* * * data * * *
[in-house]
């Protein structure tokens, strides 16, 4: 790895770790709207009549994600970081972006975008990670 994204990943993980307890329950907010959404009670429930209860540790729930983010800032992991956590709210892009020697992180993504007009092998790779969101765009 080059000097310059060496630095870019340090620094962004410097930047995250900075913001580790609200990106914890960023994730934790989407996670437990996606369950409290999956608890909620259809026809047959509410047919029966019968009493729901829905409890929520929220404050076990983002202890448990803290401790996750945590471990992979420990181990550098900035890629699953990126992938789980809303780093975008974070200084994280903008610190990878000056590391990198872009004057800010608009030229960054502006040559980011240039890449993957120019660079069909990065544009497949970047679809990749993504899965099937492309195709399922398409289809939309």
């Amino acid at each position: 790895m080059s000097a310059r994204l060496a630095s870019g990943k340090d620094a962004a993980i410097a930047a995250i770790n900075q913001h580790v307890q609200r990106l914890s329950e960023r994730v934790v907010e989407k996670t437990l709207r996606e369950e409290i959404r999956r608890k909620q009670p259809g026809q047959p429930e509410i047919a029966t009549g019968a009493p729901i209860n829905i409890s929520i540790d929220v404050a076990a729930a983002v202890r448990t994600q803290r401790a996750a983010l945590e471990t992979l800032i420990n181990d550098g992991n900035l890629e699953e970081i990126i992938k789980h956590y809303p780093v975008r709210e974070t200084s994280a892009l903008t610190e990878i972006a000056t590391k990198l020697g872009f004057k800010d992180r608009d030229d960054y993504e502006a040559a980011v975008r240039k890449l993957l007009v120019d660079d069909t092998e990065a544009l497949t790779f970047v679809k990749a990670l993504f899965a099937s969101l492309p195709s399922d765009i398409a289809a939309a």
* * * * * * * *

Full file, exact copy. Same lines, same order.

[in-house]
């Protein structure tokens, strides 16, 4: 790895770790709207009549994600970081972006975008990670 994204990943993980307890329950907010959404009670429930209860540790729930983010800032992991956590709210892009020697992180993504007009092998790779969101765009 080059000097310059060496630095870019340090620094962004410097930047995250900075913001580790609200990106914890960023994730934790989407996670437990996606369950409290999956608890909620259809026809047959509410047919029966019968009493729901829905409890929520929220404050076990983002202890448990803290401790996750945590471990992979420990181990550098900035890629699953990126992938789980809303780093975008974070200084994280903008610190990878000056590391990198872009004057800010608009030229960054502006040559980011240039890449993957120019660079069909990065544009497949970047679809990749993504899965099937492309195709399922398409289809939309």
């Amino acid at each position: 790895m080059s000097a310059r994204l060496a630095s870019g990943k340090d620094a962004a993980i410097a930047a995250i770790n900075q913001h580790v307890q609200r990106l914890s329950e960023r994730v934790v907010e989407k996670t437990l709207r996606e369950e409290i959404r999956r608890k909620q009670p259809g026809q047959p429930e509410i047919a029966t009549g019968a009493p729901i209860n829905i409890s929520i540790d929220v404050a076990a729930a983002v202890r448990t994600q803290r401790a996750a983010l945590e471990t992979l800032i420990n181990d550098g992991n900035l890629e699953e970081i990126i992938k789980h956590y809303p780093v975008r709210e974070t200084s994280a892009l903008t610190e990878i972006a000056t590391k990198l020697g872009f004057k800010d992180r608009d030229d960054y993504e502006a040559a980011v975008r240039k890449l993957l007009v120019d660079d069909t092998e990065a544009l497949t790779f970047v679809k990749a990670l993504f899965a099937s969101l492309p195709s399922d765009i398409a289809a939309a």